Two years ago, the Wall Street Journal revealed — with the photographer’s permission — the identity of the man who shot this indelible image: Jahangir Razmi, who had gone on to a career as one of Iran’s top photographic journalists. He came to New York to collect the prize 27 years late.

The article breaking the story is still available on the Journal‘s website, and on the personal site of reporter Joshua Prager. An NPR story discussing the search for Razmi’s identity is here.

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2004: Enzo Baldoni

2 comments August 26th, 2008 Headsman

On this day four years ago, an Islamic militants in Iraq executed* hostage Enzo Baldoni, an Italian freelance journalist and Red Cross volunteer.


Baldoni had a variegated copyriting career, often working through his company Le Balene Colpiscono Ancora (“The Whales Strike Again”)

Baldoni (English Wikipedia page | Italian) made his writing chops with advertising copy, but also translated (notably the American comic strip Doonesbury, whose creator saluted him “Enzo the miraculous” in this FAQ) and segued into journalism. He was an early adopter of blogging and made a habit of traveling to the world’s hot spots; he had interviews with Subcomandante Marcos and Xanana Gusmao under his belt … but he was no scavenger of human misery.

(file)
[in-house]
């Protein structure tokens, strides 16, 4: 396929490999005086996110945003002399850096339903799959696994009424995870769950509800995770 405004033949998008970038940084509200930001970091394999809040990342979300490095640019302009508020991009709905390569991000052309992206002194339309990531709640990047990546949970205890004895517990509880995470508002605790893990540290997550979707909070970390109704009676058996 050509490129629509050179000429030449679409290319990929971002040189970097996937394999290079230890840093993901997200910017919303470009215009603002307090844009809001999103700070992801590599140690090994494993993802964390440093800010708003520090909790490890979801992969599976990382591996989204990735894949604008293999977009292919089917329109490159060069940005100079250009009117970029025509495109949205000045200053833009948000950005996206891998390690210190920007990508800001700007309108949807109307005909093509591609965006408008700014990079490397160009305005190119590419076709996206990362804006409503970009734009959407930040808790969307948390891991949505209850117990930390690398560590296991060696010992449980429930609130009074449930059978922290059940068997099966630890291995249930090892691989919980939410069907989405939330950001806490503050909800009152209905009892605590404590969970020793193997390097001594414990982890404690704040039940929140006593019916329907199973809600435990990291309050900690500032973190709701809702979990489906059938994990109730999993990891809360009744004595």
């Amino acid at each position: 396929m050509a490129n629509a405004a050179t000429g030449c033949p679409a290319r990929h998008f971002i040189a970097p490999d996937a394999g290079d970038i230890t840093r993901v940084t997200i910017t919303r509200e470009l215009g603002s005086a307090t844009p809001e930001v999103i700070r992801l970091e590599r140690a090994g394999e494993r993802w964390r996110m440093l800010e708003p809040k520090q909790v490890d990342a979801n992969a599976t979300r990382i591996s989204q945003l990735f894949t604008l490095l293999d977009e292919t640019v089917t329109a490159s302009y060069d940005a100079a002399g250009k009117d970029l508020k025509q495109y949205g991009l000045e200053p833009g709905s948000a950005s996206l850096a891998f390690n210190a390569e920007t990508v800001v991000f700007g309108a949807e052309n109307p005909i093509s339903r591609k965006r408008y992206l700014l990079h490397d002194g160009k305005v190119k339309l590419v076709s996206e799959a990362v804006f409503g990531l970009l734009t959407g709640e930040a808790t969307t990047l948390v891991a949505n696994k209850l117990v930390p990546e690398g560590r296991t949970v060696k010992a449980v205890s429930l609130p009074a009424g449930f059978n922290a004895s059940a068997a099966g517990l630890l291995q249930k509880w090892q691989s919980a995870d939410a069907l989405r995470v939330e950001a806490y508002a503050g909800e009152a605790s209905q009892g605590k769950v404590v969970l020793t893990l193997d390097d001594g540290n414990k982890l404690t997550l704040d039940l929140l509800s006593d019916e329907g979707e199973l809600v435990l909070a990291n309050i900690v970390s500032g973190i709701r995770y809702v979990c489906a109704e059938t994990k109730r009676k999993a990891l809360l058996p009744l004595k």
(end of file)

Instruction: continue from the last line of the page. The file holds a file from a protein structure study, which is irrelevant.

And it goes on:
Some people think I am some sort of a Rambo who loves strong emotions and seeing people die. I am miles away from that mentality. I am a convinced pacifist and for that reason I am curious to understand what make normal people brandish a gun.

Baldoni reported from Iraq for the Italian weekly Diario and kept a blog from the ground as well. On August 21, he was kidnapped after being caught in a firefight between Baghdad and Najaf.** Three days later, Al Jazeera aired his captors’ demand for Italian withdrawal within 48 hours; Baldoni was killed when that demand was ignored.

The day after Baldoni’s death, the black armband-clad Azzurri defeated the upstart Iraqi soccer team for the Olympic bronze medal.

The final legacies of Baldoni’s work well reflected his generous principles. The last entry on his blog Bloghdad (now defunct; here’s how it looked four years ago) was this picture:

And his (translated, obviously) “last testament” as released by a fellow journalist described a man who would not want this blog post to linger on mawkishly.

[At my funeral] I want people to smile — did you notice? Funerals always end up with someone smiling: it’s natural, it’s Life taking over Death. And let people smoke freely anything they like; I’d also be pleased if new love stories would come out, and I’d even consider some casual sex an offer to Life rather than an offense to Death.

At about eight or nine o’clock, with little or no ceremony, bring my coffin quietly to the crematorium, while the party and the music should last until late night.

About my ashes … throw them into the sea. Or do as you want, who fucking cares? Just nothing phony like in The Big Lebowski.

Ciao, Enzo.

* Obviously, this is a case of a borderline execution, owing to the Islamic Army in Iraq’s non-state credentials — in a legal sense, Enzo Baldoni was murdered. But it was precisely the point of his killing to contest legitimate state authority, and according to a later interview with an alleged spokesman of the faction, there was even a juridical proceeding “convicting” Baldoni of espionage.